The Magic Flute Synopsis
Tamino, a prince, is pursued by a monster. The Three Ladies, who serve the Queen of the Night, come to his rescue and kill the monster. They stand over the unconscious Tamino, discussing which of them should guard the prince and which should go and tell the queen, finally deciding that all three of them will go. Tamino awakes as the bird catcher Papageno arrives and introduces himself to the prince, saying that he was the one to slay the monster. The Ladies return and punish Papageno’s lie by placing a padlock on his mouth. They give Tamino a portrait of the Queen’s daughter Pamina, who, they tell him, is being held by the evil Sarastro. He instantly falls in love with Pamina’s portrait. The Queen of the Night appears and charges Tamino with rescuing her daughter. The Ladies give Tamino and Papageno magic instruments to protect them on their journey. The prince is given a flute while the bird catcher receives a set of bells. Joining them are three Spirits who guide their way.
In a room in Sarastro’s palace, his slave Monostatos pursues Pamina. Papageno, sent ahead by Tamino, enters and the slave and the bird catcher frighten each other away. Papageno soon returns however, and tells Pamina that her mother has sent Tamino to rescue her and that he is in love with her. She is overjoyed to hear the news and, upon learning of Papageno’s desire to find a wife, the two sing of their hopeful love.
The Spirits guide Tamino to Sarastro’s temple, telling him that if he is steadfast, patient, and silent he will defeat Sarastro. Tamino is denied entrance at two of the three temple doors. At the third door, a high priest appears and tells Tamino that it is the Queen, not Sarastro, who is evil. Assured that Pamina is alive, Tamino plays his flute to summon Papageno. As wild animals are charmed by its sounds, he hears Papageno’s pipe in response and runs toward the sound. While trying to escape, Papageno and Pamina are captured by Monostatos. But Papageno plays his magic bells and Monostatos is left helpless. Sarastro enters to great fanfare. Papageno trembles in fear but Pamina tells him that they must speak the truth. She tells Sarastro that she was trying to escape because of Monostatos’s unwanted advances. Sarastro says that he cannot return her to her mother, but promises her eventual freedom after she has learned the ways of virtue. He punishes Monostatos, and orders Pamina and Tamino to be veiled and led into the temple for purification.
Sarastro tells the priests that Tamino will undergo the initiation rites and that Pamina and Tamino will be married.
Tamino and Pamina are led into the temple. The Priest tells Tamino that he can still turn back, but Tamino says that he is determined to do anything necessary to win Pamina. Papageno at first refuses to undergo the trials, but when the Priest tells him that, if he does, Sarastro will give him a wife named Papagena, he agrees. Tamino and Papageno are told that to pass the test they should not trust women and that they must not speak to them. The Three Ladies appear asking what they are doing there saying that the Queen is on her way. Papageno is scared but Tamino tells him to be quiet and refuses to speak to them.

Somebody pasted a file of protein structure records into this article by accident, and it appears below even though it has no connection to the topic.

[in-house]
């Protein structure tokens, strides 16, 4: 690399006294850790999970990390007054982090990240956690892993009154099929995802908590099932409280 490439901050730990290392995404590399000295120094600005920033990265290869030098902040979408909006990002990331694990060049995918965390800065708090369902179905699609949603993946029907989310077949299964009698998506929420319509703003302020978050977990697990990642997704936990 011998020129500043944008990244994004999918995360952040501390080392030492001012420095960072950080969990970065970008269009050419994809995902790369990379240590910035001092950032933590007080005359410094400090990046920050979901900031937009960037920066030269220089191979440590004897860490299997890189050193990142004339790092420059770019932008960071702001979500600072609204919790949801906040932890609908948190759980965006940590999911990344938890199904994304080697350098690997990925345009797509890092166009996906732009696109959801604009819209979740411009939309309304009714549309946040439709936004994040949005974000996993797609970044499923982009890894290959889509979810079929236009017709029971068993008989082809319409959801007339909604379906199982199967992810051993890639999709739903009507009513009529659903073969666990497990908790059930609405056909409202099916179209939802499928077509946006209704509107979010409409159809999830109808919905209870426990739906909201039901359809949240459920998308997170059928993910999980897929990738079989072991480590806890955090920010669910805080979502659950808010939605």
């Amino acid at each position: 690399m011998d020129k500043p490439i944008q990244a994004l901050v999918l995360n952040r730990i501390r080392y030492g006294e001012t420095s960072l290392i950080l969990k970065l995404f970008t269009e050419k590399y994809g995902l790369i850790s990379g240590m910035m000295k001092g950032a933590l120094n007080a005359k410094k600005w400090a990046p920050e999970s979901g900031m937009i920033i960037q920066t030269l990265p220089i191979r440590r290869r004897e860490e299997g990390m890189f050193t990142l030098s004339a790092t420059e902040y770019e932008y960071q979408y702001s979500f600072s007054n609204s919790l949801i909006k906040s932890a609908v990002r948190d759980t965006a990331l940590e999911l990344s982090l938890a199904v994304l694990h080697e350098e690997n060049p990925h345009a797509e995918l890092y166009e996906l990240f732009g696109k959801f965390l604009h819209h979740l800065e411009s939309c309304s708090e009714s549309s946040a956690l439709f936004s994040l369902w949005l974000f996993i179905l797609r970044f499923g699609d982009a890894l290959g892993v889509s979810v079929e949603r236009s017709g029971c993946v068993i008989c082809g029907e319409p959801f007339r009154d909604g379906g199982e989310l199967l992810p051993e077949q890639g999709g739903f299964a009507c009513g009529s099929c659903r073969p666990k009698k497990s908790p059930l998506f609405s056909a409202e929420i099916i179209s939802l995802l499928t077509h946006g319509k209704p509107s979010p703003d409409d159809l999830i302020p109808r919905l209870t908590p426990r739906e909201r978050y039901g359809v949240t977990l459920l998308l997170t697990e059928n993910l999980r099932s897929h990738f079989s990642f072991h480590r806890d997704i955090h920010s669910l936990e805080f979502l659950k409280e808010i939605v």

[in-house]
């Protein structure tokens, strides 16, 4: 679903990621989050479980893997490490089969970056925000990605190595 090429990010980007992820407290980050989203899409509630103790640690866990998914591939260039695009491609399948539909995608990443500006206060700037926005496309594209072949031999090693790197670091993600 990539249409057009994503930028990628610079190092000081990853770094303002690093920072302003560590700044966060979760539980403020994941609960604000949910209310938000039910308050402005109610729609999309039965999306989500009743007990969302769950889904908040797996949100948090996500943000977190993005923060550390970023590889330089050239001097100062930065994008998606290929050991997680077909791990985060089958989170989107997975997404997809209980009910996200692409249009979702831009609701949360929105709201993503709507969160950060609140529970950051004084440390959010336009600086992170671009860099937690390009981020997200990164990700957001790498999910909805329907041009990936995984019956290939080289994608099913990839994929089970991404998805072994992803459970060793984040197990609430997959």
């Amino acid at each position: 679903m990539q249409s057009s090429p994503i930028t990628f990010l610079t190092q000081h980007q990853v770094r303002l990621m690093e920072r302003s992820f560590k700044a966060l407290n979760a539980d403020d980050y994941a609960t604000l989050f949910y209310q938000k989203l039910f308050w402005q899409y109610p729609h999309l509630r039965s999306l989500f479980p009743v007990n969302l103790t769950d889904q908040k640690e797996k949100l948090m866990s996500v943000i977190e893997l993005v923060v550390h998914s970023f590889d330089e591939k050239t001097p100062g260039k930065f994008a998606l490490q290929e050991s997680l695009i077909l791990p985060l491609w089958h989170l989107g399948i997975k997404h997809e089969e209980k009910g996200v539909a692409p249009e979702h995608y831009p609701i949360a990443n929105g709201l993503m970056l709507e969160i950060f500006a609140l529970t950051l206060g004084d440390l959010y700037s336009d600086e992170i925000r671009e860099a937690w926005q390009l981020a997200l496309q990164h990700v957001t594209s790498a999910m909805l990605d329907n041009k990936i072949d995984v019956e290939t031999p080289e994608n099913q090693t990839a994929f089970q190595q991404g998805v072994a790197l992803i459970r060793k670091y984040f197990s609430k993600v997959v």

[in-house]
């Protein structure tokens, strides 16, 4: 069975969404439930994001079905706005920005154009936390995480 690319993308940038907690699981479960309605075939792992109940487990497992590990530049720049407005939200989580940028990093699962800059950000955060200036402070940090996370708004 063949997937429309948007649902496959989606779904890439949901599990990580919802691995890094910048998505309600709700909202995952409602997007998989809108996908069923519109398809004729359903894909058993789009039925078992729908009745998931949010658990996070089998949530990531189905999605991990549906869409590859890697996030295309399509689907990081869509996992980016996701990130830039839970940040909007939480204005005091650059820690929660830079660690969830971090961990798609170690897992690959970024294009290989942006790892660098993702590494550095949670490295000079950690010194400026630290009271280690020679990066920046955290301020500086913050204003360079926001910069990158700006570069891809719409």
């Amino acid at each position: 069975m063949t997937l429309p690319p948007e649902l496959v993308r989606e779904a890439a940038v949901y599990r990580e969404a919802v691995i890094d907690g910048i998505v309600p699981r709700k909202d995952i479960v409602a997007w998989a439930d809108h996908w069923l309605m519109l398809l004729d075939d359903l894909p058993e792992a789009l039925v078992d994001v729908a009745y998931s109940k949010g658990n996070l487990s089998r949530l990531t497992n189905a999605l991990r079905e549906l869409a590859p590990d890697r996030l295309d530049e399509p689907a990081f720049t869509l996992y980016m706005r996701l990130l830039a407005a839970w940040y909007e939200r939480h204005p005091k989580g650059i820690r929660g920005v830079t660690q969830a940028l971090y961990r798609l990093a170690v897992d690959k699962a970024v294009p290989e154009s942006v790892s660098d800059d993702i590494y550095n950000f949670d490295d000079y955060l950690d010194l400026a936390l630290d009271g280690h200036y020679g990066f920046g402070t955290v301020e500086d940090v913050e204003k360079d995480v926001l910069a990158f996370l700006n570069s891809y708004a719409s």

Pamina is asleep in a garden. Monostatos approaches her, full of lust. The Queen of the Night arrives and scares him away. She gives Pamina a dagger and tells her she must kill Sarastro. After she leaves, Monostatos returns and threatens to reveal the plot. Sarastro enters and drives him away and comforts Pamina.
Tamino and Papageno are still in the midst of their trial. Papageno is tempted by an old woman who offers him water. She disappears when the Spirits arrive to bring them acutal refreshments and guide Tamino through the rest of the trials. Pamina enters and tries to speak with Tamino. When he only responds in silence she believes that he no longer loves her and she leaves in despair.
The priests predict Tamino’s successful completion of the trials. Sarastro separates Tamino and Pamina, saying that they must remain apart while he undergoes the final two trials. After they leave, Papageno enters and plays his bells, singing that all he wants is a wife. The old woman reappears and, claiming to be just 18 years and two minutes old, tells him that if he doesn’t marry her he will remain alone forever. After Papageno reluctantly agrees, she magically becomes the young and beautiful Papagena. But before he can embrace her, she disappears again.
The Spirits find Pamina attempting to commit suicide with her mother’s dagger, thinking that Tamino has abandoned her. They take the dagger from her and assure Pamina that she will see Tamino soon.
Two men in armor sing of the triumph of the brave. Tamino says that he is ready to be tested. When he hears Pamina’s call, the men assure Tamino that the test of silence is over. Pamina and Tamino rush toward each other and she shares loving words. United, they pass through the final two trials unscathed.
Papageno, in despair at his loss of Papagena, attempts to commit suicide. The Spirits arrive and tell him he should play his magic bells to call her. Once he does, she instantly appears and the two sing a stammering duet of their wedded bliss soon to come.
Monostatos appears with the Queen and her Ladies, as they plot to destroy the, but Sarastro appears with Tamino and Pamina at his side, and the evil ones are cast into eternal darkness. Sarastro unites the young lovers and everyone gives thanks to the gods.
Production from Komische Oper Berlin. Co-produced by LA Opera and Minnesota Opera.